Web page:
By Thrive Reno’s Primary Care Physician, Family Medicine Stephanie Wright, M.D.
WHAT ARE DISORDERS OF THE GUT-BRAIN INTERACTION (DGBI)?
Many individuals with eating disorders also have gastrointestinal issues, especially irritable bowel syndrome (IBS). IBS is considered to be a disorder of gut-brain interaction (DGBI). Also known as functional gastrointestinal disorders, DGBI serves to categorize a variety of digestive system disorders that can’t be explained by structural or tissue abnormalities within the gut.
Types of DGBIs include:
- Irritable bowel syndrome (IBS)
- Functional heartburn
- Functional constipation
- Functional abdominal pain (FAP)
- Functional diarrhea
DGBIs are characterized by:
- A disturbance in normal bowel motility, or the movement of food through the digestive tract
- Hypersensitivity of the intestine to pain in response to stimuli
- A “leaky gut,” which describes changes to the permeability of the intestine in which bacteria can pass or leak through the walls of the intestine
SHARED SYMPTOMS OF DGBIs AND EATING DISORDERS
A variety of gastrointestinal problems are very common with eating disorders. As such, the symptoms of DGBI and eating disorders sometimes overlap.
Commonly shared symptoms of DGBIs and eating disorders include:
- Early satiety, or feeling full after eating only a small amount
- Difficulty swallowing
- Upper abdominal discomfort
When a DGBI is present, examination by endoscopy or biopsy isn’t able to identify the physical cause, so DGBI diagnoses are based on symptoms. Some of these symptoms are associated with an eating disorder, while others can be due to a coexisting DGBI, such as IBS. With both eating disorders and DGBIs, the severity of one’s symptoms and their recovery can be impacted by stress, their psychological state, and the quality of social support they have. When individuals with eating disorders also experience a DGBI, IBS is most commonly the gastrointestinal concern.
PREVALENCE AND RISK FACTORS OF IBS
It’s estimated that as many as 20% of Americans suffer from IBS. Unfortunately, IBS doesn’t have a known cause, but there are some common risk factors. Individuals with IBS are more likely to have experienced stressful or traumatic events in early childhood, struggle with depression or anxiety, and/or have food sensitivities or intolerances.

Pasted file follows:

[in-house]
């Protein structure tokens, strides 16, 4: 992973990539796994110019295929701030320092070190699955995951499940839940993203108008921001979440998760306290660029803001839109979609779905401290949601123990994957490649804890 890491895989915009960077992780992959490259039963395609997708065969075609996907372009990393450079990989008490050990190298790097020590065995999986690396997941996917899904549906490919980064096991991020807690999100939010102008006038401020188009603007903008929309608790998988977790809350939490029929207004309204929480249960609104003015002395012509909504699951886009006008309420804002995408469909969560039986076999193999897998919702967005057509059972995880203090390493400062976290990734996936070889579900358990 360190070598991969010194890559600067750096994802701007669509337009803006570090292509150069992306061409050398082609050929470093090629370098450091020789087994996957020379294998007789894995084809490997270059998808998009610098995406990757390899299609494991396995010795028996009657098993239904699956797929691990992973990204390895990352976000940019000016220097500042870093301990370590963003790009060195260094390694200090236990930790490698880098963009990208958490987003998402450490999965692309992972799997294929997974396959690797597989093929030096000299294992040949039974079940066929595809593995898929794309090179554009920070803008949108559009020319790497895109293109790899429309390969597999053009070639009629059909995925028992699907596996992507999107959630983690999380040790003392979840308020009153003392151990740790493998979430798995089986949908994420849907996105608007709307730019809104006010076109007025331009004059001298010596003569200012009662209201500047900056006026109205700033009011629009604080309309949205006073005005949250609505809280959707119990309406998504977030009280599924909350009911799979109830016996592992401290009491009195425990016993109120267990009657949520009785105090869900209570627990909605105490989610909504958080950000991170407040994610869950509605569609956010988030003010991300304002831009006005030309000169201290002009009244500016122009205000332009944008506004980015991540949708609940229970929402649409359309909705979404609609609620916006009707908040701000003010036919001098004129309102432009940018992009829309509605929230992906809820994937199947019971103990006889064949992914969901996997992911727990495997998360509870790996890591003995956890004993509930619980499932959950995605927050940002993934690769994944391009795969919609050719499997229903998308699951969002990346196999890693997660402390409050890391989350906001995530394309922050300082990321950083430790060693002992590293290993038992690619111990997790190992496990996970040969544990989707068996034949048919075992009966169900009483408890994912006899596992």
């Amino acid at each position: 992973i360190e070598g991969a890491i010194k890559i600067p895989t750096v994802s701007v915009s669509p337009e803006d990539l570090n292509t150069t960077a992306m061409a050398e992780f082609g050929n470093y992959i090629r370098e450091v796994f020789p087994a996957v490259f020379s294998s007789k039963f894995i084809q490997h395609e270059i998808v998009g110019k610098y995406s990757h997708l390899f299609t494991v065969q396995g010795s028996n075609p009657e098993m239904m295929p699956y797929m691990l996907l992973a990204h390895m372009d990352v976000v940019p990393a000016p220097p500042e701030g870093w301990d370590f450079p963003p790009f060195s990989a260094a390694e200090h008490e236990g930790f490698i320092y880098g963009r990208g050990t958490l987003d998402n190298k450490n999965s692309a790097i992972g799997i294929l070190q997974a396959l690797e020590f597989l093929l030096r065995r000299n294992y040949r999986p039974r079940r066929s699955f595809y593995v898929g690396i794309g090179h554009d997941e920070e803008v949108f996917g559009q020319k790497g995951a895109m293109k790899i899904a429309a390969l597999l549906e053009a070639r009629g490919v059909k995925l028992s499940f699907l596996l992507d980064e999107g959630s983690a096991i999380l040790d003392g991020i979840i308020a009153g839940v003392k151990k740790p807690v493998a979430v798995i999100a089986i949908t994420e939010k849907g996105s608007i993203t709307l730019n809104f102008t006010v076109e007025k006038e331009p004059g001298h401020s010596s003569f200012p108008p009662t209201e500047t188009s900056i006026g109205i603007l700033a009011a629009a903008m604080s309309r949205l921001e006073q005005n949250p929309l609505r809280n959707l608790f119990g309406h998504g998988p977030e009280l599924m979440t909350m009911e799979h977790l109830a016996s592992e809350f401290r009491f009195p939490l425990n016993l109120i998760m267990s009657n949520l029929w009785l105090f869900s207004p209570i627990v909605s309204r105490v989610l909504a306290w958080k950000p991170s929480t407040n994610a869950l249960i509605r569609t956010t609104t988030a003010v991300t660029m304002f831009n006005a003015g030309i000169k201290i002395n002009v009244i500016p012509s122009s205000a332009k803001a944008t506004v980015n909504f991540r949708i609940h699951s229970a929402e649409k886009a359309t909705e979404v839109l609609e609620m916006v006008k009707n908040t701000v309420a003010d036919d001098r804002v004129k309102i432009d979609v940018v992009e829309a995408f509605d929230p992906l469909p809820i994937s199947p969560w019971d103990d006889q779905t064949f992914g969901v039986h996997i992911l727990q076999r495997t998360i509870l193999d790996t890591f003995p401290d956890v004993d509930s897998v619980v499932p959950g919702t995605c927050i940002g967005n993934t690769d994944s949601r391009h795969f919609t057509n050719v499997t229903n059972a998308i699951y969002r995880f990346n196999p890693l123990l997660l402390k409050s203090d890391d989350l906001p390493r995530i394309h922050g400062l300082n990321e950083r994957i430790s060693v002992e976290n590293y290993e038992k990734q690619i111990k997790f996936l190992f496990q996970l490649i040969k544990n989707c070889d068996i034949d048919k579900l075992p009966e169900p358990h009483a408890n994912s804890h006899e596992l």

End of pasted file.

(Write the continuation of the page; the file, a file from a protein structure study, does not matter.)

It’s important to note that IBS isn’t caused by food. Certain foods can, however, provoke IBS symptoms, which varies by individual. The stress of experiencing digestive issues and the altered gut-brain response can contribute to problems associated with IBS.
Some of the IBS symptoms more directly related to eating disorders can be due to the eating disorder behaviors themselves. For example, early satiety and constipation can be attributed to chronic food restriction, bloating and abdominal pain can be brought on by binge eating, and heartburn and nausea can be related to purging.
THE RELATIONSHIP BETWEEN EATING DISORDERS AND GASTROINTESTINAL ISSUES
The connection between eating disorders and gastrointestinal issues is well known within the medical field. Research shows that 88-95% of individuals with eating disorders have at least one DGBI, and 44-58% of those have IBS, specifically. However, at this time, there isn’t clear evidence that one disorder directly causes the other.
Often, individuals develop disordered eating behaviors prior to experiencing symptoms of IBS. When this is the case, IBS may ramp up the progression of food restriction as individuals attempt to avoid eating foods that may trigger IBS symptoms.
Other times, symptoms of IBS may manifest before the onset of an eating disorder. In this scenario, IBS can prompt disordered eating behaviors, beginning with the tendency of individuals suffering from IBS to exclude foods from their diet that disturb digestion.
SOLVING GUT PROBLEMS THAT CO-OCCUR WITH EATING DISORDERS
Gastrointestinal issues may encourage individuals to create unhealthy rules around eating, which can limit their ability to effectively nourish themselves while also severing their relationship with food and their bodies. As such, gut problems can pose a serious threat to eating disorder recovery. Fortunately, there are a variety of methods for improving gut problems that don’t involve hyper-focusing on one’s diet.